Where permanent lay-offs are necessary, employers need to provide notice of termination of employment or pay in lieu of notice to employees. Each employee’s circumstance is unique and employers must take care to ensure they are meeting all of their legal obligations, including paying all outstanding wages and providing fair and adequate notice in order to avoid director liability for unpaid wages and potentially costly constructive dismissal or wrongful dismissal lawsuits in the near future.
Consider Continued Employment for Certain Key Employees
Employers need to move beyond a siege mentality and shift gears to planning for the near future when restrictions are loosened but physical distancing remains necessary. For this purpose, marketing employees, general mangers and executive chefs will all prove to be crucial employees that employers should retain, even if only on a part-time basis for the time being. For employers in the foodservice industry, a shift to a predominantly take-out or delivery model means menus will likely need to be reinvented or changed substantially and interiors redesigned to make guests feel at ease if and when they dine in. Employers in the accommodation sector should also shift their focus to attracting local guests who are apt to be wary of air travel or being far away from home. Teams need to continue to work together if innovative ideas and strategies are to be successfully developed for the post-COVID-19 era and that means continued employment for at least some employees.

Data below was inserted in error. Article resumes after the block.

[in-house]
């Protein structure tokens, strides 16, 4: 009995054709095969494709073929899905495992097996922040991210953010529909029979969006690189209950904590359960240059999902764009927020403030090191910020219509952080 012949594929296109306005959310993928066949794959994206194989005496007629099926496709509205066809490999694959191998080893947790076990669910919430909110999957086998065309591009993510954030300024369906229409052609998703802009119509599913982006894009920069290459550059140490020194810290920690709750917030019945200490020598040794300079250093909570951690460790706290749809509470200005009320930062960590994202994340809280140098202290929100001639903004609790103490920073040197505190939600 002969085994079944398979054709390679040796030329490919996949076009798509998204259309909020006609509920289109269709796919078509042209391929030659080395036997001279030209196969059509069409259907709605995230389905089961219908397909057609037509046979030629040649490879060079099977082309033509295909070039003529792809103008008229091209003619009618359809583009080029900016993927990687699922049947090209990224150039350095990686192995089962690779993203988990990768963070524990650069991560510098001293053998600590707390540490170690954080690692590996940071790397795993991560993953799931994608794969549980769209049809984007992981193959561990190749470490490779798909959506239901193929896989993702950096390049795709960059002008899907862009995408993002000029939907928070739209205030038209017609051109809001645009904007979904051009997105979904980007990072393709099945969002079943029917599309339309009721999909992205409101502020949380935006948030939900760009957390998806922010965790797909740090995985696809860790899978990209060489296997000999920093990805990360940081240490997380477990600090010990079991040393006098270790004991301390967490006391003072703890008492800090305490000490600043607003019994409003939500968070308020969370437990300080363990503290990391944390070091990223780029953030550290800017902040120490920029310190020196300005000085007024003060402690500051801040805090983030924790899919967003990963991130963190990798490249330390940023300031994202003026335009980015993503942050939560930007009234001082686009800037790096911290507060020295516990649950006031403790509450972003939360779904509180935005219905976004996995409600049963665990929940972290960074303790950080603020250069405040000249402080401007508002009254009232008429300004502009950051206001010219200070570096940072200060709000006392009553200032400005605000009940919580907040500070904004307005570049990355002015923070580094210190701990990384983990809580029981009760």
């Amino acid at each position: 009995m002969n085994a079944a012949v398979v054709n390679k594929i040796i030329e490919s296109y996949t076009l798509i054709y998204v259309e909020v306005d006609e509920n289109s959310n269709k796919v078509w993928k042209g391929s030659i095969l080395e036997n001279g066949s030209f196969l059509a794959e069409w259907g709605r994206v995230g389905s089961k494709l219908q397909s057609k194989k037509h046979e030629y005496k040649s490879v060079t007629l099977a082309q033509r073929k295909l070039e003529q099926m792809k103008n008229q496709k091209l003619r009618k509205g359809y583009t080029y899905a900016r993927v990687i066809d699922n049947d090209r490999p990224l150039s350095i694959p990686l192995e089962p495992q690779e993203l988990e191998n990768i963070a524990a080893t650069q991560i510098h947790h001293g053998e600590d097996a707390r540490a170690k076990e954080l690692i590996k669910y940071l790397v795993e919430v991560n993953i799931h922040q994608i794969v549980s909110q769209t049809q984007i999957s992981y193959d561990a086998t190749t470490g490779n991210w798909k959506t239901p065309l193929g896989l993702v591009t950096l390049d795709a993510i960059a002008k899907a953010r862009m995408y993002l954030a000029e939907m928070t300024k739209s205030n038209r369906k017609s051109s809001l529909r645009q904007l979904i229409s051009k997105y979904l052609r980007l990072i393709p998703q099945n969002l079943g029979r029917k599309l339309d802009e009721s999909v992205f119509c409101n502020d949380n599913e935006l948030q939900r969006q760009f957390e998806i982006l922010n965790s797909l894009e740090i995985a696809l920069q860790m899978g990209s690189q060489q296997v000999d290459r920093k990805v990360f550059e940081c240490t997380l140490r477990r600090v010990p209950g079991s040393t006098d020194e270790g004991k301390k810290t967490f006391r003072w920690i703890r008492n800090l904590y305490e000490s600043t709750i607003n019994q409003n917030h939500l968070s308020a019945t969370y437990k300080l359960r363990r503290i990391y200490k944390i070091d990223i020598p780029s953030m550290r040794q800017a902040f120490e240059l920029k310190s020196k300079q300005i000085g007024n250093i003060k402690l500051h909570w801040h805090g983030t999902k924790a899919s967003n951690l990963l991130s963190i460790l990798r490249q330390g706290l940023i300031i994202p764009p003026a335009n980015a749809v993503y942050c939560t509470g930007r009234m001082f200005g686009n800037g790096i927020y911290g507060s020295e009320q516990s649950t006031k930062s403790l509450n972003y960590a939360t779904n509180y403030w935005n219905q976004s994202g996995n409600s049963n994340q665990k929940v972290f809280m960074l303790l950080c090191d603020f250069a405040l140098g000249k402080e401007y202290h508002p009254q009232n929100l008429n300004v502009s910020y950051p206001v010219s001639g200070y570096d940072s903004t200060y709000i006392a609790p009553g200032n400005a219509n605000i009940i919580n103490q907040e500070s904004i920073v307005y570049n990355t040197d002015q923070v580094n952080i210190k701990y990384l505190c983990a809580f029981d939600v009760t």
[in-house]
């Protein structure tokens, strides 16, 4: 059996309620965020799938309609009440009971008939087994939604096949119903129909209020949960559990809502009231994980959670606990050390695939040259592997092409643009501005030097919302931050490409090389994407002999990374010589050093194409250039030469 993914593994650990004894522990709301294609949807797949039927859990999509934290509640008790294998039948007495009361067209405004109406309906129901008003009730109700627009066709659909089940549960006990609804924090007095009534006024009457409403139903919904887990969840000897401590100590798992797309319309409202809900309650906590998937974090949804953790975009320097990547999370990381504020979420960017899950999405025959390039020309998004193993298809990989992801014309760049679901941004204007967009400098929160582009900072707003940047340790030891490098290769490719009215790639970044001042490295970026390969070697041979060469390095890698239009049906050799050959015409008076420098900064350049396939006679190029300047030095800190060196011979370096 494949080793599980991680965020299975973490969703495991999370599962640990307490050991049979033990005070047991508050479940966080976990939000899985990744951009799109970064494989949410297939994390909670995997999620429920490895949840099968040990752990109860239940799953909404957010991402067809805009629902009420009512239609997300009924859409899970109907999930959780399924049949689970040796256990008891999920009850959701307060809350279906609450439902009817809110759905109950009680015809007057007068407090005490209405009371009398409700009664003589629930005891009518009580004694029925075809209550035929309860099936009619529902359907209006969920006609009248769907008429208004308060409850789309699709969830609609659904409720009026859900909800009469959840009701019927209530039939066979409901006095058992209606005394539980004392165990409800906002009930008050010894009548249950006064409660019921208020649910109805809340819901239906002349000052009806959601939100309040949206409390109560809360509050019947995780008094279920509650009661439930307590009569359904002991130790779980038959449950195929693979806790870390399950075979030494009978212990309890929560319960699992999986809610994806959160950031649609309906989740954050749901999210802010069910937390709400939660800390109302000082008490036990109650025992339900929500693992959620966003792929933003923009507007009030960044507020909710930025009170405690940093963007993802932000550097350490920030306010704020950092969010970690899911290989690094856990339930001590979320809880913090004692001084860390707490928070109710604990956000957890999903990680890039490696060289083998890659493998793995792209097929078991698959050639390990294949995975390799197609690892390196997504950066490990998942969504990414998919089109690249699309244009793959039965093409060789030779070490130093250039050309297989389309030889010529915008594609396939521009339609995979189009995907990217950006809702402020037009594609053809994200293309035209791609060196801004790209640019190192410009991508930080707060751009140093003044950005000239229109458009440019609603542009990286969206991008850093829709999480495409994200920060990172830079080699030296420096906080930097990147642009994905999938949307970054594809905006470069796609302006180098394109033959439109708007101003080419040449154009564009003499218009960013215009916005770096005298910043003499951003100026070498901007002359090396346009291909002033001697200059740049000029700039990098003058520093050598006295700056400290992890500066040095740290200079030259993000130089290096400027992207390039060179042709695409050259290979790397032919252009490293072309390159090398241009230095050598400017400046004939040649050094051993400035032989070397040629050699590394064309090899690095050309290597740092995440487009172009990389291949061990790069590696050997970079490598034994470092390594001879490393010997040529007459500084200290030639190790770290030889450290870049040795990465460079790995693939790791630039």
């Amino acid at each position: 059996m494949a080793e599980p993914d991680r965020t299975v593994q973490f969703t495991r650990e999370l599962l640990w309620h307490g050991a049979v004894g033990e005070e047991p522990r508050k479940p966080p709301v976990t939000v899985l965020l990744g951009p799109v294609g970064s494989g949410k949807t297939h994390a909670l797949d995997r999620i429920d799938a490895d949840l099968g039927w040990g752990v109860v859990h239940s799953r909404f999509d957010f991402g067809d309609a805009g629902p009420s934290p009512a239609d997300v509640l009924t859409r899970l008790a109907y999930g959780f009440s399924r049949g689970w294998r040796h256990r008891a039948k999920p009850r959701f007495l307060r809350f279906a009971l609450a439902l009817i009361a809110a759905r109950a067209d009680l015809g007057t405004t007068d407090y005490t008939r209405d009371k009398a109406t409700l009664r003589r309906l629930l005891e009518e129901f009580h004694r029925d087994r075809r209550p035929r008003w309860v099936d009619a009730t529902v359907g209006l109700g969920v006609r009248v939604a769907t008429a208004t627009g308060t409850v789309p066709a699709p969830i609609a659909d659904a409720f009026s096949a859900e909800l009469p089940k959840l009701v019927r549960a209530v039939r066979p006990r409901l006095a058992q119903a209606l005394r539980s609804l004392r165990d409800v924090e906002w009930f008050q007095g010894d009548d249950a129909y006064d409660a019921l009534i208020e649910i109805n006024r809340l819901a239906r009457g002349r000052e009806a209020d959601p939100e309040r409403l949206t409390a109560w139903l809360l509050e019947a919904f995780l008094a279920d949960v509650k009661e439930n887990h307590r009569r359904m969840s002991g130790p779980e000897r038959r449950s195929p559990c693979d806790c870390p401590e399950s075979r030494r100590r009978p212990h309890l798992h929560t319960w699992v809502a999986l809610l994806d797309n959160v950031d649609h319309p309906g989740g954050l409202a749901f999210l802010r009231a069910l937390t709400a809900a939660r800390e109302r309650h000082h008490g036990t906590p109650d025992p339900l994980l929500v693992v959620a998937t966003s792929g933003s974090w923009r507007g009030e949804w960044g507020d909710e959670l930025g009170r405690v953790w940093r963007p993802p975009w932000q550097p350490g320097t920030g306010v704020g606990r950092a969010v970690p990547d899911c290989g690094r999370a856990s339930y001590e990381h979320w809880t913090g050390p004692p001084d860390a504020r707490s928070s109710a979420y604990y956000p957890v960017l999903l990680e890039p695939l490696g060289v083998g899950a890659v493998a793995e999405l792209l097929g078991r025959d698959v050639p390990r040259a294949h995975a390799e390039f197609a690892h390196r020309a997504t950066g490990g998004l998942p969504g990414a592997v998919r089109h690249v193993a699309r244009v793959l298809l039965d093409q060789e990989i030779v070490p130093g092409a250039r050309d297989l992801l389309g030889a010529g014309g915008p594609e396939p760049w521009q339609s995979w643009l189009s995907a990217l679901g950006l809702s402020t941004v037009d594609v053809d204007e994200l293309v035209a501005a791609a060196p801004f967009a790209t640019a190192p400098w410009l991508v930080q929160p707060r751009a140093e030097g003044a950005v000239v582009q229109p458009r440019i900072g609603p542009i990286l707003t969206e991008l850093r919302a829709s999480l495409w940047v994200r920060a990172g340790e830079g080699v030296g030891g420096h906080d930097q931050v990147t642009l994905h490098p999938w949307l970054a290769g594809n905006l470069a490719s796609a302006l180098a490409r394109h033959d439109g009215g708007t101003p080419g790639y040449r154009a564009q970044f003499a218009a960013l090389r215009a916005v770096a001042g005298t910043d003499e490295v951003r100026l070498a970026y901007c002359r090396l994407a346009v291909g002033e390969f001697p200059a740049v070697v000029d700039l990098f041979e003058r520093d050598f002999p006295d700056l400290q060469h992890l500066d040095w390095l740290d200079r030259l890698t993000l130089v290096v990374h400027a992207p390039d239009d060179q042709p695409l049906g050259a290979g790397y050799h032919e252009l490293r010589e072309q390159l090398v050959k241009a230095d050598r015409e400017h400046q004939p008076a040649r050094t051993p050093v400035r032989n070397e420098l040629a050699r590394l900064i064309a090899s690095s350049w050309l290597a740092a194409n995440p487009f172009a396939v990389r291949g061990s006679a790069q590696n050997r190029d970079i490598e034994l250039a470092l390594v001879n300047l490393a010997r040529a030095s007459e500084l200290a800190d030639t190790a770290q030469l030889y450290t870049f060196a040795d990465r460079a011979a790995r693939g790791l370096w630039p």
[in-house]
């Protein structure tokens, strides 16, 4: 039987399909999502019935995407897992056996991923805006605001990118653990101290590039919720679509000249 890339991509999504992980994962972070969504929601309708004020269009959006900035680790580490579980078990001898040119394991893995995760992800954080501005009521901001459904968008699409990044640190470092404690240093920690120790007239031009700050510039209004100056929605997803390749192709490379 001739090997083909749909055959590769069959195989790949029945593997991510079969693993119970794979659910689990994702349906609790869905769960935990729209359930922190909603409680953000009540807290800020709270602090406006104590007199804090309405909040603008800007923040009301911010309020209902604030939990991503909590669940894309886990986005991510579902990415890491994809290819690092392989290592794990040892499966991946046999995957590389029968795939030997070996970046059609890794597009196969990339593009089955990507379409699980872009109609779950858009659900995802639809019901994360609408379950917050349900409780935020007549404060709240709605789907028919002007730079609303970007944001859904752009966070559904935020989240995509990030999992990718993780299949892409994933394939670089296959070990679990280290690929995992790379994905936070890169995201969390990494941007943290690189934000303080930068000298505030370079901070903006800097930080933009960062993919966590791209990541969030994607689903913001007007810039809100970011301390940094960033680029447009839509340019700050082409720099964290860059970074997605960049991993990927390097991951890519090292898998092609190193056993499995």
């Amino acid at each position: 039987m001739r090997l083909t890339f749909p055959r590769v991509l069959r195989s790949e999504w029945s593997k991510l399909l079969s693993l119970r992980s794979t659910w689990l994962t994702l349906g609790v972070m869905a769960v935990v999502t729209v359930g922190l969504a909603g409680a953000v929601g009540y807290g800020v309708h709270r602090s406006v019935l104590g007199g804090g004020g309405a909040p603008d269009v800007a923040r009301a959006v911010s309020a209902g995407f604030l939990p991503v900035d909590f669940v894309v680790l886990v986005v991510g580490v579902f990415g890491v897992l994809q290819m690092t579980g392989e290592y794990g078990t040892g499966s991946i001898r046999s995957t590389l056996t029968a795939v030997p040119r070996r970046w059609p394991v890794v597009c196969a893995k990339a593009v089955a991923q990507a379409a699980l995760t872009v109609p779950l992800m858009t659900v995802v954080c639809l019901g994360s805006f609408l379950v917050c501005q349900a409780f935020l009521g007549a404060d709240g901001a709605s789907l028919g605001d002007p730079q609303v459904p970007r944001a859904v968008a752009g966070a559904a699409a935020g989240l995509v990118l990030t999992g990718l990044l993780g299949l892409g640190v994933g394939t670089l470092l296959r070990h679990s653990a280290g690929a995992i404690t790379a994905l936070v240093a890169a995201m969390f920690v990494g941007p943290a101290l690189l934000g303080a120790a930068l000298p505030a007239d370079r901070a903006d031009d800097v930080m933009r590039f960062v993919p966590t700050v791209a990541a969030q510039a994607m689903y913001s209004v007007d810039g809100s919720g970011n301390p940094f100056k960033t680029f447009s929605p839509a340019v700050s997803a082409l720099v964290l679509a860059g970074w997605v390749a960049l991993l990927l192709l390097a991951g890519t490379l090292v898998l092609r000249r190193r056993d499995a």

Embody the New Characteristics of Successful Businesses
Now more than ever, consumers report that their spending decisions are tied to how well they think businesses treat their employees. A recent study found that empathy, patience, support and cooperation may be the new characteristics of successful businesses following the COVID-19 pandemic. While it may seem prudent to take an approach that favours cash preservation above all else, employers need to treat their workers with respect and be seen to be doing so. Emerging on the other end of the COVID-19 pandemic requires strong teams and thinking ahead to a future which promises both radical change and unprecedented opportunities for the entire hospitality industry.
With over 40 years of experience servicing the hospitality and franchise industry, Sotos LLP is actively involved in providing employment related legal advise. Our lawyers are actively engaged in helping industry participants address their employment related issues related to COVID-19.
Allan D.J. Dick, Sotos LLP
Allan is the co-managing partner of Sotos LLP and sector leader of the firm’s Restaurants practice area. Allan is a trusted primary advisor to many top franchisors, with more than three decades practising law in the franchising, licensing and distribution industry. Allan has been recognized by Chambers Canada, Canadian Legal LEXPERT Directory, Who’s Who Legal, and Best Lawyers in Canada as a leading Canadian franchise law practitioner. He can be reached at firstname.lastname@example.org or by cell at 416.805.8989.
This article was originally published by Foodservice and Hospitality magazine in June 2020 issue.